Ancient Near Eastern cultures established the first cities, the earliest code of laws, and the oldest known writing which was used, not for poetry, but for bookkeeping.

The Ancient Near East, an introduction

Sumerians, Akkadians, Babylonians, Assyrians, and Persians - no wonder we need an introduction!
The cradle of civilization


The Assyrian empire dominated Mesopotamia and all of the Near East for the first half of the first millennium, led by a series of highly ambitious and aggressive warrior kings. The culture of the Assyrians was brutal, the army seldom marching on the battlefield but rather terrorizing opponents into submission who, once conquered, were tortured, raped, beheaded, and flayed with their corpses publicly displayed. The Assyrians torched enemies' houses, salted their fields, and cut down their orchards.
Assyrian art, an introduction
Assyrian Sculpture
Lamassu from the citadel of Sargon II
Lamassu (winged human-headed bulls possibly lamassu or shedu) from the citadel of Sargon II, Dur Sharrukin (now Khorsabad, Iraq), Neo-Assyrian, c. 720-705 B.C.E., gypseous alabaster, 4.20 x 4.36 x 0.97 m, excavated by P.-E. Botta 1843-44 (Musée du Louvre) Speakers: Dr. Beth Harris and Dr. Steven Zucker IN THE NEWS: Irreplaceable Lamassu sculpture, Assyrian architecture and whole archaeological sites have recently been destroyed by militants that control large areas of Iraq and Syria. This tragedy cannot be undone and is an attack on our shared history and cultural heritage. To learn more: February 27, 2015 New York Times article
Ashurbanipal hunting lions
Ashurbanipal Hunting Lions, gypsum hall relief from the North Palace, Ninevah, c. 645-635 B.C.E., excavated by H. Rassam beginning in 1853 (British Museum) Speakers: Dr. Steven Zucker & Dr. Beth Harris
Ashurbanipal hunting lions (quiz)
Test your knowledge!


Western histories often looked at the Persians only in relation to their confrontations with the ancient Greeks, but the Persian empire was long-lived, complex and sophisticated. The heart of ancient Persia is in what is now southwest Iran. In the second half of the 6th century B.C.E., the Persians created an enormous empire reaching from the Indus Valley to Northern Greece and from Central Asia to Egypt.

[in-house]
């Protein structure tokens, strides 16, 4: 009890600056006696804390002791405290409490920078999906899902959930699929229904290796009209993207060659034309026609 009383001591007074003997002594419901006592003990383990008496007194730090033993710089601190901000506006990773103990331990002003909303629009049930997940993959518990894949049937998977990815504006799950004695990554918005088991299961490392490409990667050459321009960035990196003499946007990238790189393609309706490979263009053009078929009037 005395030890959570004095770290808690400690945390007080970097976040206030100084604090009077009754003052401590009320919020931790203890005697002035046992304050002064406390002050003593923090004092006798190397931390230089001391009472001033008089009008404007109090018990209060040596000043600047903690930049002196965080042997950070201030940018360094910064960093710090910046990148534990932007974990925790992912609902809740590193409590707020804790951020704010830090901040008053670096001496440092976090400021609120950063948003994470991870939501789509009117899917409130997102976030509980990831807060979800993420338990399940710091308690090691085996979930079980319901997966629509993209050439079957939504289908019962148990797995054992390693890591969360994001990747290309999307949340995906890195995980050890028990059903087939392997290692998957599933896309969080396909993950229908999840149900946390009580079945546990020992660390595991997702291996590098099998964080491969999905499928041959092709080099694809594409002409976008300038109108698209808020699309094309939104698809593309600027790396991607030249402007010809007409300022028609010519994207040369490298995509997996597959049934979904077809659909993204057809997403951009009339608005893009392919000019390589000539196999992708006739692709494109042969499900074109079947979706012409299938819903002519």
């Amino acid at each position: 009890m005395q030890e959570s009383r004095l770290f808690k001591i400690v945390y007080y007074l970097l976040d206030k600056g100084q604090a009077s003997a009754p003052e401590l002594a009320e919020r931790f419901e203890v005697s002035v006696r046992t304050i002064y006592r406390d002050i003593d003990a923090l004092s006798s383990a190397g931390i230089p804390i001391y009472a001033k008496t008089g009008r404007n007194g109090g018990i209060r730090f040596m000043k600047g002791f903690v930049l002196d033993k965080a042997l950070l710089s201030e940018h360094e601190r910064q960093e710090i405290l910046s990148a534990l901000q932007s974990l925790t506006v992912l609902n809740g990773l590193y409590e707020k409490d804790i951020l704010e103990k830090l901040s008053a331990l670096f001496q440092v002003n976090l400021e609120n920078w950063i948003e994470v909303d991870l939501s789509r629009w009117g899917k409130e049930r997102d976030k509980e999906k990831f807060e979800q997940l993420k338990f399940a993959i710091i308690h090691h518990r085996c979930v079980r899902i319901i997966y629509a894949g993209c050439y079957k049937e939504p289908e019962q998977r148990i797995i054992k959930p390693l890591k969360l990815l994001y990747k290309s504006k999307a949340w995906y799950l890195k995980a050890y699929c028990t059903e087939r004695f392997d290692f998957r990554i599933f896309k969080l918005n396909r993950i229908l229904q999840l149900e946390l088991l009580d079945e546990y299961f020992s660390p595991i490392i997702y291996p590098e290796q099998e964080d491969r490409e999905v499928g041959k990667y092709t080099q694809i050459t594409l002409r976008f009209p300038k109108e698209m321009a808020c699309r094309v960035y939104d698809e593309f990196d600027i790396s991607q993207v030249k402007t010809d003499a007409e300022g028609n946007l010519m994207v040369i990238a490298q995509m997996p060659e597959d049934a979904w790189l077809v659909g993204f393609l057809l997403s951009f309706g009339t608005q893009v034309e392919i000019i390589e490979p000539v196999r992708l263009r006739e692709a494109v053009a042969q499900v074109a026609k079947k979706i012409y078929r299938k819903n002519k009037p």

Persian art, an introduction
Persepolis: The Audience Hall of Darius and Xerxes
Essay by Dr. Jeffrey Becker
The Cyrus Cylinder and Ancient Persia
The Cyrus Cylinder is one of the most famous objects to have survived from the ancient world. It was inscribed in Babylonian cuneiform on the orders of Persian King Cyrus the Great (559-530 B.C.E.) after he captured Babylon in 539 B.C.E. It was found in Babylon in modern Iraq in 1879 during a British Museum excavation. Cyrus claims to have achieved this with the aid of Marduk, the god of Babylon. He then describes measures of relief he brought to the inhabitants of the city, and tells how he returned a number of images of gods, which Nabonidus had collected in Babylon, to their proper temples throughout Mesopotamia and western Iran. At the same time he arranged for the restoration of these temples, and organized the return to their homelands of a number of people who had been held in Babylonia by the Babylonian kings. Although the Jews are not mentioned in this document, their return to Palestine following their deportation by Nebuchadnezzar II, was part of this policy. The cylinder is often referred to as the first bill of human rights as it appears to encourage freedom of worship throughout the Persian Empire and to allow deported people to return to their homelands, but it in fact reflects a long tradition in Mesopotamia where, from as early as the third millennium B.C.E., kings began their reigns with declarations of reforms. 
Capital of a column from the audience hall of the palace of Darius I, Susa
Capital of a column from the audience hall of the palace of Darius I, Susa, c. 510 B.C.E.,  Achaemenid,  Tell of the Apadana, Susa, Iran (Louvre) Speakers: Dr. Steven Zucker & Dr. Beth Harris